Hydrogen is the simplest and most abundant element in the universe. When it is in the form of hydrogen gas (2), it is an ideal fuel. But H2 isn’t found in natural deposits like coal or natural gas, so it must be made from molecules that contain hydrogen.
Luckily water (H20) contains hydrogen, and we can use water to produce hydrogen gas. However, breaking down water into hydrogen can be inefficient and costly, and the transformation process, called electrolysis, still needs to be improved.
Now, engineers at The University of Texas at El Paso have proposed a low-cost, nickel-based material to help split water more cheaply and efficiently. To develop the new material, researchers were inspired by a desert succulent known as the prickly pear cactus.
Current techniques to split water rely heavily on platinum as a catalyst, which has its drawbacks. It is very expensive, and it’s just not feasible to use it on a large scale because of its price. Researchers said we need a more economically viable catalyst so every country can reasonably adopt hydrogen.
The team had been exploring nickel as a catalytic replacement for platinum, a metal that is abundant on Earth and 1,000 times cheaper than platinum. However, nickel is not as quick and effective at breaking down water into hydrogen.
“Every day, I pass this same plant,” said Navid Attarzadeh, a doctoral student in environmental science and engineering. “And I started connecting it to our catalyst problem. What caught my attention was how big the leaves and fruits were compared to other desert plants; the prickly pear has an extraordinary surface area.” This is when the researcher had an idea.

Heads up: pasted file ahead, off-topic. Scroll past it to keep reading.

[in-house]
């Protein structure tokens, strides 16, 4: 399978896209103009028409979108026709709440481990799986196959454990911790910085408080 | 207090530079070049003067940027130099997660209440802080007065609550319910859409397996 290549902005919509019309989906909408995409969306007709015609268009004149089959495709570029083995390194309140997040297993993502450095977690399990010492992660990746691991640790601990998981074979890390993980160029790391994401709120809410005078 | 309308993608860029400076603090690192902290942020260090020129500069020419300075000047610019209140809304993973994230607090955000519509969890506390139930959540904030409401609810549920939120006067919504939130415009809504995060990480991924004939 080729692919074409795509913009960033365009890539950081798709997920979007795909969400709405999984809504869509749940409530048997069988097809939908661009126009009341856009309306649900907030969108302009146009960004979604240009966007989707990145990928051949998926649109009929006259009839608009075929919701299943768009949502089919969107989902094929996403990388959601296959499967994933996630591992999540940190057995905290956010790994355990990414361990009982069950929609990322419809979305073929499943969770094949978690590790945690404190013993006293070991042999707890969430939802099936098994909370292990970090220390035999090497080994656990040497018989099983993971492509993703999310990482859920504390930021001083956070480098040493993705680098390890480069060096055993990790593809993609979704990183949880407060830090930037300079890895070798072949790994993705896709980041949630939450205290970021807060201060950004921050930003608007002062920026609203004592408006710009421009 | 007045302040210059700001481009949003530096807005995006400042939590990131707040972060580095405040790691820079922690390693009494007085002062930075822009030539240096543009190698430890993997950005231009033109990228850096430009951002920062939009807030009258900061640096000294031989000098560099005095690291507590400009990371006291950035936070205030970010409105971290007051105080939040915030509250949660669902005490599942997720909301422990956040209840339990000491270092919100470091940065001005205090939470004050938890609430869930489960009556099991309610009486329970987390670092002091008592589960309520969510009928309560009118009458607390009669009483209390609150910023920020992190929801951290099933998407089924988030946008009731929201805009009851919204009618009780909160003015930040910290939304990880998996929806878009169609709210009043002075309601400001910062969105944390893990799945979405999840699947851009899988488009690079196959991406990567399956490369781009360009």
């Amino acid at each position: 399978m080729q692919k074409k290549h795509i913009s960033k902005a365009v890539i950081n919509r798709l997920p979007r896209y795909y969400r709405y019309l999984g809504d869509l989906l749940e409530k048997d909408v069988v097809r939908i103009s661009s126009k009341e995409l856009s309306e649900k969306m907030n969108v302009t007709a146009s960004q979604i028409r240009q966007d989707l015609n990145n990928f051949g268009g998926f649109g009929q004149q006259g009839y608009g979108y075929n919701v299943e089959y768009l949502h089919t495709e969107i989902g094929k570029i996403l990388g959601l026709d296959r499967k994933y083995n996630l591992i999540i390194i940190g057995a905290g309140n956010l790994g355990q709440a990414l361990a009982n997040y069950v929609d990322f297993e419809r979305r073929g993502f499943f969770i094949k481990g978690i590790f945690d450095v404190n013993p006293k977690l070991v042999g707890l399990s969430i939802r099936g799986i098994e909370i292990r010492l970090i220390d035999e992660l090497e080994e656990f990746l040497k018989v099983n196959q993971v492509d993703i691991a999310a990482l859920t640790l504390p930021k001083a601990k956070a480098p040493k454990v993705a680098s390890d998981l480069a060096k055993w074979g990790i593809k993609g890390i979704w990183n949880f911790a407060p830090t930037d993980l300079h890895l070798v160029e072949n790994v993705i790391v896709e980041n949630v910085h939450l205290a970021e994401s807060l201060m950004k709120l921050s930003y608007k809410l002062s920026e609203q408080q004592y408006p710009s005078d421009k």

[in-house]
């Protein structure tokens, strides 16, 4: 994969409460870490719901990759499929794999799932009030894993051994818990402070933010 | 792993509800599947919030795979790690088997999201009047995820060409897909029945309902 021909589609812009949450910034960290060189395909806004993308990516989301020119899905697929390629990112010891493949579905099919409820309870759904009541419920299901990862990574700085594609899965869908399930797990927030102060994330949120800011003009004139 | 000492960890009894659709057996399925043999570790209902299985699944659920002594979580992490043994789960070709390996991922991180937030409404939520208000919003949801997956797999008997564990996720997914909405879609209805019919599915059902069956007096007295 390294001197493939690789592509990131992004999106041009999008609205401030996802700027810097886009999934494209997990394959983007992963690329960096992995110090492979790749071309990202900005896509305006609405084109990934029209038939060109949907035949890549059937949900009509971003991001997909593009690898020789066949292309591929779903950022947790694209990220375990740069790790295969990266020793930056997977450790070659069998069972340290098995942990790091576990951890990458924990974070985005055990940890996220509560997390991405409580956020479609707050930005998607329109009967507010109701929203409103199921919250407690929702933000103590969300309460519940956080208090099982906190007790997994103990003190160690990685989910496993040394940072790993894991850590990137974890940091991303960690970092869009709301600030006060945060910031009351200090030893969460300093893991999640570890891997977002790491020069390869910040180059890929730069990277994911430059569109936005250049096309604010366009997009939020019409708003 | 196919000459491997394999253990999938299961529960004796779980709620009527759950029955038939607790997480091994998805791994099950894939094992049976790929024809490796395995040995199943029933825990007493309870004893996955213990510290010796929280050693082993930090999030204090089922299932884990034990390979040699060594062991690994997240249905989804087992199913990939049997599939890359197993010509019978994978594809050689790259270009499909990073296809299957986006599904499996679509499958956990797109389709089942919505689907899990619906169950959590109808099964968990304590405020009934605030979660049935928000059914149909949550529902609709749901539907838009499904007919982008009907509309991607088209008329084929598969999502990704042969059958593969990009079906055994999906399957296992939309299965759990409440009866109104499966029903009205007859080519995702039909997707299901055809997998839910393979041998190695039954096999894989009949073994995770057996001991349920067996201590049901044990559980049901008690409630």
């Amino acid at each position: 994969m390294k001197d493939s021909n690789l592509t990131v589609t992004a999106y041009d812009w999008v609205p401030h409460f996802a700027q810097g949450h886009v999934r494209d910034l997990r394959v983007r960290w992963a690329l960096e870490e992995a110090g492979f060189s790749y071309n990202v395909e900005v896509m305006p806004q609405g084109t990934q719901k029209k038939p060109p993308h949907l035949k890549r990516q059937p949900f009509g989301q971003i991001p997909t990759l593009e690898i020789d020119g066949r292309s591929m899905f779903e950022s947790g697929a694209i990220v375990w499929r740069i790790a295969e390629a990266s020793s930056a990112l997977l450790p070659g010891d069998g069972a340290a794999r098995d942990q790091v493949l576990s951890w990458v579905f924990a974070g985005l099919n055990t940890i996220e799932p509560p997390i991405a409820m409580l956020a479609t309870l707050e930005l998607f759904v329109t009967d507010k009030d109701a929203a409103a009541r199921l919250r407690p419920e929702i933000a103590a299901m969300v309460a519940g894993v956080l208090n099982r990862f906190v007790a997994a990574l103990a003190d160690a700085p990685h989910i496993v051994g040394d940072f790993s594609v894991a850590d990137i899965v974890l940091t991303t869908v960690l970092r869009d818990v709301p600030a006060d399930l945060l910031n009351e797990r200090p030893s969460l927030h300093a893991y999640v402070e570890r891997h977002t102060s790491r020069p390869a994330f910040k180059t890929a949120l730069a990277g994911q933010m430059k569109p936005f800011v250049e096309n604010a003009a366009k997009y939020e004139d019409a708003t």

The team designed a 3D nickel-based electrocatalyst in the shape of the prickly pear cactus. The larger surface area could accommodate more electrochemical reactions – creating more hydrogen than a nickel typically can.
Researchers tested the nano-scale structure – invisible to the human eye. “We tested the catalyst’s ability to split water repeatedly and had good results,” said Professor Ramana Chintalapalle, Ph.D., who led the study.
Although this is a fundamental discovery and the process needs further refinement, it’s a step in the right direction. “Hydrogen gas can transform energy technology for our country – without generating greenhouse gas emissions,” Chintalapalle said. “Our carbon footprint could be eliminated; we need to keep pursuing this.”
- Navid Attarzadeh, Debabrata Das, Srija N. Chintalapalle, Susheng Tan, V. Shutthanandan, and C. V. Ramana. Nature-Inspired Design of Nano-Architecture-Aligned Ni5P4-Ni2P/NiS Arrays for Enhanced Electrocatalytic Activity of Hydrogen Evolution Reaction (HER). ACS Applied Materials & Interfaces, 2023. DOI: 10.1021/acsami.3c00781